As part of Ida-Viru County's plans for transition to a sustainable economy, Estonia's state-owned energy group Eesti Energia is seeking to build a methanol production complex in the county with an estimated cost of €280 million.
In an overview of Eesti Energia's development projects sent to Minister of Public Administration Jaak Aab (Center), Minister of Economic Affairs and Infrastructure Taavi Aas (Center) and the Ida-Viru County local government's association, Margus Vals, board member of Eesti Energia, said that Estonia already has experience with the pyrolysis technology.
"By making use of this experience and developing it further, a modern methanol production complex could be built in Ida-Viru County for the purpose of reprocessing gases generated in the pyrolysis process," Vals said.
The complex, developed in cooperation with the Viru College of Tallinn University of Technology and other oil shale companies, would allow the production of formaldehyde, which in turn is required for the production of polymers and other chemical industry raw material.
The complex would provide employment to hundreds of people and the project would contribute to the preservation of around 1,000 jobs at a cross-sectoral level, Eesti Energia said.
Other major development projects include the construction of an oil shale gasoline processing complex and post-processing plant, which would enable to refine fuel into higher-quality raw material for the chemical industry in the expectation of fuel quality requirements getting stricter. The construction of the complex would cost €150-€250 million.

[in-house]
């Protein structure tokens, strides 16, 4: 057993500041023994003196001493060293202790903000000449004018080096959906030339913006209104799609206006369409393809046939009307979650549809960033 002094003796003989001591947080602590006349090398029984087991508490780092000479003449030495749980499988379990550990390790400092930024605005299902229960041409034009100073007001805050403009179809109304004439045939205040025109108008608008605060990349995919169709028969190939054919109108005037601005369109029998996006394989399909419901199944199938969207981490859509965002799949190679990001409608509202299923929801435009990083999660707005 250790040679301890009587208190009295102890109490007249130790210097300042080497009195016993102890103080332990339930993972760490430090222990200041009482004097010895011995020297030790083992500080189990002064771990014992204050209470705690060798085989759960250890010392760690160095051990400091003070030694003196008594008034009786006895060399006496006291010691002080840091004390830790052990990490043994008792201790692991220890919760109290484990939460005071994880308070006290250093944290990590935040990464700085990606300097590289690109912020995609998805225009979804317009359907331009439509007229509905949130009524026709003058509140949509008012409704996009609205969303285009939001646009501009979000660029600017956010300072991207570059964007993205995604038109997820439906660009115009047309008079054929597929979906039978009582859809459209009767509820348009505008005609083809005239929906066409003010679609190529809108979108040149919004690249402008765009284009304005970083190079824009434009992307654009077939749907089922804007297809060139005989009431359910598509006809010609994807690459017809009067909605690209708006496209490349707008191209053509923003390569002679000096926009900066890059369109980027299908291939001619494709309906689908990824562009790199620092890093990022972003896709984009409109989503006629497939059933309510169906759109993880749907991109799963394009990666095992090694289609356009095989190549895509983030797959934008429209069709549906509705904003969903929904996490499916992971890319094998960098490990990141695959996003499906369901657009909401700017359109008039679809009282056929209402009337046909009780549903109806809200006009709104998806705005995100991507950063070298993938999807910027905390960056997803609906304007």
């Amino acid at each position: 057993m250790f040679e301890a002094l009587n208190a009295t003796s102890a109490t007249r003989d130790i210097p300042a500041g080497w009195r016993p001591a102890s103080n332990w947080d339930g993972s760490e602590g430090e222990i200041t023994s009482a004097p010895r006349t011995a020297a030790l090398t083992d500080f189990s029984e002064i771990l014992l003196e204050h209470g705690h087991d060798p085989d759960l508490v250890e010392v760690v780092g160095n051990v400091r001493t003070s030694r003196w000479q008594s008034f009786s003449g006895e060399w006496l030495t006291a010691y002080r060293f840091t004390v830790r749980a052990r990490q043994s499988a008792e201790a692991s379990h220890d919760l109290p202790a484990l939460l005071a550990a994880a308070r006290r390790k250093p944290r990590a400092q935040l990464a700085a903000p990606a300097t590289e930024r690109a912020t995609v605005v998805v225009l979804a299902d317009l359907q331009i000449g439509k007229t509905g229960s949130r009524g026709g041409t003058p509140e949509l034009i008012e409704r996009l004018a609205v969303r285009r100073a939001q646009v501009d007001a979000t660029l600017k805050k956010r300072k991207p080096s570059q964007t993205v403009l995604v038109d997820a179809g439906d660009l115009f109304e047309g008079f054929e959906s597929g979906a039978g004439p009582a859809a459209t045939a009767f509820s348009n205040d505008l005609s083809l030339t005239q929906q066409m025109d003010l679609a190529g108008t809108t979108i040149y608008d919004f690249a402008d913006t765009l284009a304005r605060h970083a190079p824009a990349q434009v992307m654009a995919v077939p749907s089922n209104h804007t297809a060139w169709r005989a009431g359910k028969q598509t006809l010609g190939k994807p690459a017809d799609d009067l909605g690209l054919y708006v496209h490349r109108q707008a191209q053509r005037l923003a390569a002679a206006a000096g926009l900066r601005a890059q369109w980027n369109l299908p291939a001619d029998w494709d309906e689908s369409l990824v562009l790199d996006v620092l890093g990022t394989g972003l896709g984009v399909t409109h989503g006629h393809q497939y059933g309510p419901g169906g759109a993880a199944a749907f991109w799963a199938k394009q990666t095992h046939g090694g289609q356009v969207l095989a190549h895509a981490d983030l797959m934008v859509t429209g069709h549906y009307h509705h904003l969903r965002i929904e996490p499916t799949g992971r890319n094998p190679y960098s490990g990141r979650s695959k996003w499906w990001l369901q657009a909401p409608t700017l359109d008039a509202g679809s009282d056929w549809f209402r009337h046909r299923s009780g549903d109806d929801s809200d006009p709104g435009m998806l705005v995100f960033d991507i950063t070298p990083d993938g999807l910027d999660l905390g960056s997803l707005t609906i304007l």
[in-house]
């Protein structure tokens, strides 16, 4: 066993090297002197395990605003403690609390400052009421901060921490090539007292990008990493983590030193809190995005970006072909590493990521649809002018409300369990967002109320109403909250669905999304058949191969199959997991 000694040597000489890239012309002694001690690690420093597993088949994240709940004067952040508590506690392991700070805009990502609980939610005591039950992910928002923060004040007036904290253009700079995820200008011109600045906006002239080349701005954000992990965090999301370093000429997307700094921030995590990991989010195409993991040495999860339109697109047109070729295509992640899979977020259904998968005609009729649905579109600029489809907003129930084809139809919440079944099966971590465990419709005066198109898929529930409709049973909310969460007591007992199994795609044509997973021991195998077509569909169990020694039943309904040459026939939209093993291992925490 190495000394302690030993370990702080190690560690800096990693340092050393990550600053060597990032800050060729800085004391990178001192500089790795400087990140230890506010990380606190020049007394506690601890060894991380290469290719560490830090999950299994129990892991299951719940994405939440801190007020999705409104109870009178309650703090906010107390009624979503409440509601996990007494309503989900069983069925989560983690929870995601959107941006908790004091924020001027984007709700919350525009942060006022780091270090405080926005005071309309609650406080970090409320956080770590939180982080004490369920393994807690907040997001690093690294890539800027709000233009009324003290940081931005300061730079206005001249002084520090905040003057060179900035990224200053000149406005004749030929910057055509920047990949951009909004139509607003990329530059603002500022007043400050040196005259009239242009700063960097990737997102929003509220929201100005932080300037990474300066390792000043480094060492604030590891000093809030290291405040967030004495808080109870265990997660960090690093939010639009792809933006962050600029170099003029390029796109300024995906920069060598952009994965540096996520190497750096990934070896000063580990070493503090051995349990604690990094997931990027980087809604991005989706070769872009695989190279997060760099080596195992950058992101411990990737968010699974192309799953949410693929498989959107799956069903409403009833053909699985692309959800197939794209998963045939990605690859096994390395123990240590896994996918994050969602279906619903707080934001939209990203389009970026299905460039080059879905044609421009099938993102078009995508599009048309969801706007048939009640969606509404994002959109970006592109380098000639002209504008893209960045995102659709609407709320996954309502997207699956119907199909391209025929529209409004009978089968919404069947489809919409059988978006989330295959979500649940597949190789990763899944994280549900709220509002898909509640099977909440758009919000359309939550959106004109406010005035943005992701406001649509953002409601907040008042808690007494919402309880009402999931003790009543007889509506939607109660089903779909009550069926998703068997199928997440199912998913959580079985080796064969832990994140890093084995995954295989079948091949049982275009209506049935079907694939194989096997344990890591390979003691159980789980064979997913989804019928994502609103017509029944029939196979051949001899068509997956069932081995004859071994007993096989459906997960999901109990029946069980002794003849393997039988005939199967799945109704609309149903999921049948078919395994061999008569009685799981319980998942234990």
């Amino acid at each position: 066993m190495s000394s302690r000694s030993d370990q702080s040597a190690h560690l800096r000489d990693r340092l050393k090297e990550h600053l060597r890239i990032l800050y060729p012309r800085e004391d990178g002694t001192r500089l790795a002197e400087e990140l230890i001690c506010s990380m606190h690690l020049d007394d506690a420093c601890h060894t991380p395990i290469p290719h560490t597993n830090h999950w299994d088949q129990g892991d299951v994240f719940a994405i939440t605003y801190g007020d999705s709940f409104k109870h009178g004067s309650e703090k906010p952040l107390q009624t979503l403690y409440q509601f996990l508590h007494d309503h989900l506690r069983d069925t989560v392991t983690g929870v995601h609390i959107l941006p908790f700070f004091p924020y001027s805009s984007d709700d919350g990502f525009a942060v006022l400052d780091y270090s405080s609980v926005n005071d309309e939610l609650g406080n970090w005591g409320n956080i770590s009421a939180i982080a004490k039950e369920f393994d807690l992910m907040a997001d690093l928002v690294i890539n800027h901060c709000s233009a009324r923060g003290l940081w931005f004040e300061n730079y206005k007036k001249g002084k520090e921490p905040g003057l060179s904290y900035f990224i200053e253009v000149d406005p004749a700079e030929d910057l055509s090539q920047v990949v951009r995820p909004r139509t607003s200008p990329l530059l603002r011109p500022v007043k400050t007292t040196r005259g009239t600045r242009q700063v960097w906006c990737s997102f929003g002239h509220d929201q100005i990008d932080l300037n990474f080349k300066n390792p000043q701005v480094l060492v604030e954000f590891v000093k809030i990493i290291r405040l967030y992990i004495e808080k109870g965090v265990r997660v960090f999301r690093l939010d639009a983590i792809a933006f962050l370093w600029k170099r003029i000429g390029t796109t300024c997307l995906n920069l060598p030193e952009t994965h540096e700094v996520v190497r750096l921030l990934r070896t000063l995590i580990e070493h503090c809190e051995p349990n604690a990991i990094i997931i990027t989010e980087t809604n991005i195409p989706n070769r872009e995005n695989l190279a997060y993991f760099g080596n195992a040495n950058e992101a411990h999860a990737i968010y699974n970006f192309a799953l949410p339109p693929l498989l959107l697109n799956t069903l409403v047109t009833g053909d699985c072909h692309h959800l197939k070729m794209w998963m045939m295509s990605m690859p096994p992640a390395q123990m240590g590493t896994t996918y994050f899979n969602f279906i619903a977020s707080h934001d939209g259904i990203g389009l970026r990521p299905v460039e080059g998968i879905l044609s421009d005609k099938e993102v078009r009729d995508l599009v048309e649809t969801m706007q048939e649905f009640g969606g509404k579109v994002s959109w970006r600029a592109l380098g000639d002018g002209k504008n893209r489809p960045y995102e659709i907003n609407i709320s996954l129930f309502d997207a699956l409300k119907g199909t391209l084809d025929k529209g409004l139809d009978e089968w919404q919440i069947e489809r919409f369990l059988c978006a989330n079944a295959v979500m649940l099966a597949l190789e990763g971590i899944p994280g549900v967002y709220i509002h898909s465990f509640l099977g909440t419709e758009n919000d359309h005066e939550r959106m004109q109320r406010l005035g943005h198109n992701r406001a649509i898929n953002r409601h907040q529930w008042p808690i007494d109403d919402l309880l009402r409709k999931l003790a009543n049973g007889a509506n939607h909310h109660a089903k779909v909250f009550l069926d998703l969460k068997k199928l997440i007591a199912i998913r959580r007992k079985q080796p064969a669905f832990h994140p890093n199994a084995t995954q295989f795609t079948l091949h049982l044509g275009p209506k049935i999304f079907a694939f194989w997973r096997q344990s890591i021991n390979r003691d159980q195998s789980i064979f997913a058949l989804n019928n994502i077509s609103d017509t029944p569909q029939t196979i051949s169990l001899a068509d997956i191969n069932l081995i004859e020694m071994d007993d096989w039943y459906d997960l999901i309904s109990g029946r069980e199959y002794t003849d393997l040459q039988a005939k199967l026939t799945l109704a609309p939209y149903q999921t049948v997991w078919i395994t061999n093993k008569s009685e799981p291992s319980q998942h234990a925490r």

The main positive impact of the project would be the preservation of jobs and potentially creating hundreds of new jobs during the production assets' construction period. In a subsequent operation, the units would provide employment for around 20 people.
Eesti Energia also seeks to increase the biomass burning capacity at its Auvere power plant and in the 11th unit of its Balti power plant to 100 percent. The company said that creating green hydrogen production capability will also become feasible in 2024.
According to Eesti Energia, the projects would have an impact on the reduction of greenhouse gas emissions, support the preservation of jobs and creation of new jobs in sectors relating to biomass collection and processing. Raising capacity at the company's Auvere plant would cost €60-€80 million and at the Balti power plant €50-€80 million.
Eesti Energia also seeks to develop test equipment for converting the Enefit oil production complex into a recovery facility for scrap tires and plastic, and to reduce the carbon dioxide emissions of its existing power plants and oil factories. The cost of the projects would be €22 million and up to €10 million, respectively.
Editor: Helen Wright